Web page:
According to Mopinion’s recently published Digital Customer Experience Benchmark report, the ecommerce industry is performing quite well in terms of overall Digital CX management efforts. Coming in second, only to the software industry. In fact, the ecommerce industry has measured itself as particularly strong in measuring digital CX with nearly 67% stating that they always (or almost always) collect digital user feedback. But what about the stages following data collection? How often do these organisations actually take action and act upon insights they’ve gathered? And just how successful is this industry?
The benchmark measures all facets of the digital experience management process (including management and mastery), so let’s explore what this year’s report reveals about the ecommerce industry in 2023. But before we get started, let’s take a closer look at what the Mopinion’s Digital Customer Experience Benchmark is.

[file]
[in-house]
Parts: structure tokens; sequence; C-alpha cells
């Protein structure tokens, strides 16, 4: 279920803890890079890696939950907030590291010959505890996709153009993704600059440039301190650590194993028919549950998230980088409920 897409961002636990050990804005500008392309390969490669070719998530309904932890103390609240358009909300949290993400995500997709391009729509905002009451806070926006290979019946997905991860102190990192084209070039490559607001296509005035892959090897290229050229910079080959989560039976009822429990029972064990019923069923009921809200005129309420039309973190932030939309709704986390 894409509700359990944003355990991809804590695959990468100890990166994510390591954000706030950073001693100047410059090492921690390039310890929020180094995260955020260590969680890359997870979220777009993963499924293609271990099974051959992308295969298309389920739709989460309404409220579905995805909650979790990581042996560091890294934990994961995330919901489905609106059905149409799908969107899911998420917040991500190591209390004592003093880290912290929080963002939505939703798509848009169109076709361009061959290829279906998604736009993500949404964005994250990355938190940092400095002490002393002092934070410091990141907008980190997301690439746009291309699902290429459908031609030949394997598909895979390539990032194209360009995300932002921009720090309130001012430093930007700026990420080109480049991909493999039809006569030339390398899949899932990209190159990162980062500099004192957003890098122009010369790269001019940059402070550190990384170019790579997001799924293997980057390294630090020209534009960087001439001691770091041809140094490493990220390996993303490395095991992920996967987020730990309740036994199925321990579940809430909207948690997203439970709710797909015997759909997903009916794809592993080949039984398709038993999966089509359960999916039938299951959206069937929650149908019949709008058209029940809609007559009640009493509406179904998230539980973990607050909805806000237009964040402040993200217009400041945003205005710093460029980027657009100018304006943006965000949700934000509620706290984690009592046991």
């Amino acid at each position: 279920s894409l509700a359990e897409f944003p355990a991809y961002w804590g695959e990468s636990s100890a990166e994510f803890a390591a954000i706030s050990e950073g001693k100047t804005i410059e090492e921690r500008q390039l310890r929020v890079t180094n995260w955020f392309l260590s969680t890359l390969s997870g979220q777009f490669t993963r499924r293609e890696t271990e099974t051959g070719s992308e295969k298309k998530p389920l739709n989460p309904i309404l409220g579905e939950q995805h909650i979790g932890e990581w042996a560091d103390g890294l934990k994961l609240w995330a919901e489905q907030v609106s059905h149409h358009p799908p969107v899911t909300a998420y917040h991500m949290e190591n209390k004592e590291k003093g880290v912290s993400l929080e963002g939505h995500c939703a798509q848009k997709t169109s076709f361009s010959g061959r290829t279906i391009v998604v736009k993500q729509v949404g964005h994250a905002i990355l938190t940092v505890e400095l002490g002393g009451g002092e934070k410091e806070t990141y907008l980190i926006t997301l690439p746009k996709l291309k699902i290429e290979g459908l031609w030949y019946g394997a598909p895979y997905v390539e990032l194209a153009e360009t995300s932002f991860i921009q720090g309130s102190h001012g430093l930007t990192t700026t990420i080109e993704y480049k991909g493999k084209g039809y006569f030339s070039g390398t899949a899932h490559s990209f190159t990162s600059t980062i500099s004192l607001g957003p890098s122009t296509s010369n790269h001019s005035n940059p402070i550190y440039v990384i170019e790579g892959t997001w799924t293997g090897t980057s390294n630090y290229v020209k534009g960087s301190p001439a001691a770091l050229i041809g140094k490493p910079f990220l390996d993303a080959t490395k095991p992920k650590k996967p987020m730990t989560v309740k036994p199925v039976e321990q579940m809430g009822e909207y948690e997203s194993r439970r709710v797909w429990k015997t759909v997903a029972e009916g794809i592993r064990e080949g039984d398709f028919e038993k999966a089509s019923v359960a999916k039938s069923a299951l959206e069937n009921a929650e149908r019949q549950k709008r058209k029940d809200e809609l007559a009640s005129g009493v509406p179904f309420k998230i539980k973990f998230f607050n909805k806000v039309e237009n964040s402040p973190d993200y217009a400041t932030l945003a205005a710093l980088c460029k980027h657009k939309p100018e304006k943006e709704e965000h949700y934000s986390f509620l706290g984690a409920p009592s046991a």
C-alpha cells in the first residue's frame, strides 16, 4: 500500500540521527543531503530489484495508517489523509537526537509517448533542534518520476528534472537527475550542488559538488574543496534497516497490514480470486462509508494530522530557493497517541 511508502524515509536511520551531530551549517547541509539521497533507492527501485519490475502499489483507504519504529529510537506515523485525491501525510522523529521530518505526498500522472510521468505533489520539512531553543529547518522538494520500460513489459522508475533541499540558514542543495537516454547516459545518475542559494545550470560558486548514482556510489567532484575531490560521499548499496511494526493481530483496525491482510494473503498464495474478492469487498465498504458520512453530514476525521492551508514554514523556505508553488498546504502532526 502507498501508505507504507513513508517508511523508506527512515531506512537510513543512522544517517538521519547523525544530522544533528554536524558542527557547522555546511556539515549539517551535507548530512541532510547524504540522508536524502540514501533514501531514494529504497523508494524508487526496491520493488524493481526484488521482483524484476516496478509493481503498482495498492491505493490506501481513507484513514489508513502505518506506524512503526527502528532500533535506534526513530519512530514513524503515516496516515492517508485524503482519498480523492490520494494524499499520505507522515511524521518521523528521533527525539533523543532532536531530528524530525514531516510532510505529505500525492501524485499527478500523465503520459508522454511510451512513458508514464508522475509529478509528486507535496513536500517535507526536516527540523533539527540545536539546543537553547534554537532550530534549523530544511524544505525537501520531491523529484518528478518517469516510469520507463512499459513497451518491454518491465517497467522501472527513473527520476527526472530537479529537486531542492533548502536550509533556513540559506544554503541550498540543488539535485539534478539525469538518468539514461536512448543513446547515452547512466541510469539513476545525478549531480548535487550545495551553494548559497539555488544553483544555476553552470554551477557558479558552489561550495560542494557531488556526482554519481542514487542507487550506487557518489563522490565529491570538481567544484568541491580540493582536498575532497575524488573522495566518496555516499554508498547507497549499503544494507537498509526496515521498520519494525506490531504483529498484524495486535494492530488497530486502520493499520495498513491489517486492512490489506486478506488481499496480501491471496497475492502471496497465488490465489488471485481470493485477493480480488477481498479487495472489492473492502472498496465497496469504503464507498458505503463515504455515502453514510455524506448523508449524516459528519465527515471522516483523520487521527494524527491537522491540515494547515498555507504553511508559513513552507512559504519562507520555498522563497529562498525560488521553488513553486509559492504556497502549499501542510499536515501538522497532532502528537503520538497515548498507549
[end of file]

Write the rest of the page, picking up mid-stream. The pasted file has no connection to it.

The Digital Customer Experience Benchmark
The Digital Customer Experience (CX) Benchmark 2023 report is a report generated by Mopinion based on extensive survey research within the global market. It measures the level of activity around digital CX among organisations all over the world using three main dimensions: Measure, Manage and Master.
- The Measure dimension zooms in on how organisations collect feedback via digital channels such as websites and mobile apps.
- The Manage dimension measures what organisations do with the collected feedback. In other words, to what degree organisations analyse and report the feedback within their team or to the board.
- The Master dimension measures how well organisations take action on their feedback (to improve the organisation on a continuous basis).